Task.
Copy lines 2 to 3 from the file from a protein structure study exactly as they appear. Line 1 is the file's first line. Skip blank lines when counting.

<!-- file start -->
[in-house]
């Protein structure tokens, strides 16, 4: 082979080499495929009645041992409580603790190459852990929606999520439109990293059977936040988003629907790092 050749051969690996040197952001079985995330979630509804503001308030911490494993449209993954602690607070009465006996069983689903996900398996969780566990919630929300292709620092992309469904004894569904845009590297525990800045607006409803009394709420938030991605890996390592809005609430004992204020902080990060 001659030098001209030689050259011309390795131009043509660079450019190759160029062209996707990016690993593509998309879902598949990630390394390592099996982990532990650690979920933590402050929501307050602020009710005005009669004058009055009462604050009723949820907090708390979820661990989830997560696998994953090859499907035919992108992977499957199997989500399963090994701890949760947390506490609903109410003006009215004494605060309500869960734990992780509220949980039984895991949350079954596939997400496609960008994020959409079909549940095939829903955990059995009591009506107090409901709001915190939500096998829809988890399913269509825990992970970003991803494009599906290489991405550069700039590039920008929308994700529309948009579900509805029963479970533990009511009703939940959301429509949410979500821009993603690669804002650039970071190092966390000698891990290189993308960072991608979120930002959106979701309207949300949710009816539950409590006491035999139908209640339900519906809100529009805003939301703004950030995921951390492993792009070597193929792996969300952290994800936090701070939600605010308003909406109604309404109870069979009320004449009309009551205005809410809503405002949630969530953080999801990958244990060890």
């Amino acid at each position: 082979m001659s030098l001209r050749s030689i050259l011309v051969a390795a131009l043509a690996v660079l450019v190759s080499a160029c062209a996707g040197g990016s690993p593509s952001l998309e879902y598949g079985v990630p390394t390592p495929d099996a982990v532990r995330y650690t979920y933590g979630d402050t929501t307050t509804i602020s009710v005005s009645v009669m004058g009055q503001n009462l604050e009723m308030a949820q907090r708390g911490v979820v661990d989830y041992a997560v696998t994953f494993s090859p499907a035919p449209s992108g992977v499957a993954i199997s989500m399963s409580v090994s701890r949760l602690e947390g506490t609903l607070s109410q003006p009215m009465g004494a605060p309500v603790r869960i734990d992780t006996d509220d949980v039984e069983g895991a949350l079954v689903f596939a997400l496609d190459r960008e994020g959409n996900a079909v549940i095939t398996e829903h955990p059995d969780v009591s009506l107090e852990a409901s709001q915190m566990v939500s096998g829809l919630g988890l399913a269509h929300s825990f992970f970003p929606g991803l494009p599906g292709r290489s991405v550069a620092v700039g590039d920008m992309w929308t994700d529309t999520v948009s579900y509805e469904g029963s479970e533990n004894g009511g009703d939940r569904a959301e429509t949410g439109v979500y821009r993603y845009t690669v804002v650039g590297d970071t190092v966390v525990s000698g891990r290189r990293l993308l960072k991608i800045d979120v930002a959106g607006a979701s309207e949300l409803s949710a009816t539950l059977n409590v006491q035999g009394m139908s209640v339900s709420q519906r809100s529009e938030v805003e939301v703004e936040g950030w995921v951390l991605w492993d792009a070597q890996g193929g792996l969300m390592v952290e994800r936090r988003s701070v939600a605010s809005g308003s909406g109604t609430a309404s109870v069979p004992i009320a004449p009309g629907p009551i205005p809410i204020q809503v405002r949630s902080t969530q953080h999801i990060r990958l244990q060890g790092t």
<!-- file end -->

């Protein structure tokens, strides 16, 4: 082979080499495929009645041992409580603790190459852990929606999520439109990293059977936040988003629907790092 050749051969690996040197952001079985995330979630509804503001308030911490494993449209993954602690607070009465006996069983689903996900398996969780566990919630929300292709620092992309469904004894569904845009590297525990800045607006409803009394709420938030991605890996390592809005609430004992204020902080990060 001659030098001209030689050259011309390795131009043509660079450019190759160029062209996707990016690993593509998309879902598949990630390394390592099996982990532990650690979920933590402050929501307050602020009710005005009669004058009055009462604050009723949820907090708390979820661990989830997560696998994953090859499907035919992108992977499957199997989500399963090994701890949760947390506490609903109410003006009215004494605060309500869960734990992780509220949980039984895991949350079954596939997400496609960008994020959409079909549940095939829903955990059995009591009506107090409901709001915190939500096998829809988890399913269509825990992970970003991803494009599906290489991405550069700039590039920008929308994700529309948009579900509805029963479970533990009511009703939940959301429509949410979500821009993603690669804002650039970071190092966390000698891990290189993308960072991608979120930002959106979701309207949300949710009816539950409590006491035999139908209640339900519906809100529009805003939301703004950030995921951390492993792009070597193929792996969300952290994800936090701070939600605010308003909406109604309404109870069979009320004449009309009551205005809410809503405002949630969530953080999801990958244990060890």
């Amino acid at each position: 082979m001659s030098l001209r050749s030689i050259l011309v051969a390795a131009l043509a690996v660079l450019v190759s080499a160029c062209a996707g040197g990016s690993p593509s952001l998309e879902y598949g079985v990630p390394t390592p495929d099996a982990v532990r995330y650690t979920y933590g979630d402050t929501t307050t509804i602020s009710v005005s009645v009669m004058g009055q503001n009462l604050e009723m308030a949820q907090r708390g911490v979820v661990d989830y041992a997560v696998t994953f494993s090859p499907a035919p449209s992108g992977v499957a993954i199997s989500m399963s409580v090994s701890r949760l602690e947390g506490t609903l607070s109410q003006p009215m009465g004494a605060p309500v603790r869960i734990d992780t006996d509220d949980v039984e069983g895991a949350l079954v689903f596939a997400l496609d190459r960008e994020g959409n996900a079909v549940i095939t398996e829903h955990p059995d969780v009591s009506l107090e852990a409901s709001q915190m566990v939500s096998g829809l919630g988890l399913a269509h929300s825990f992970f970003p929606g991803l494009p599906g292709r290489s991405v550069a620092v700039g590039d920008m992309w929308t994700d529309t999520v948009s579900y509805e469904g029963s479970e533990n004894g009511g009703d939940r569904a959301e429509t949410g439109v979500y821009r993603y845009t690669v804002v650039g590297d970071t190092v966390v525990s000698g891990r290189r990293l993308l960072k991608i800045d979120v930002a959106g607006a979701s309207e949300l409803s949710a009816t539950l059977n409590v006491q035999g009394m139908s209640v339900s709420q519906r809100s529009e938030v805003e939301v703004e936040g950030w995921v951390l991605w492993d792009a070597q890996g193929g792996l969300m390592v952290e994800r936090r988003s701070v939600a605010s809005g308003s909406g109604t609430a309404s109870v069979p004992i009320a004449p009309g629907p009551i205005p809410i204020q809503v405002r949630s902080t969530q953080h999801i990060r990958l244990q060890g790092t």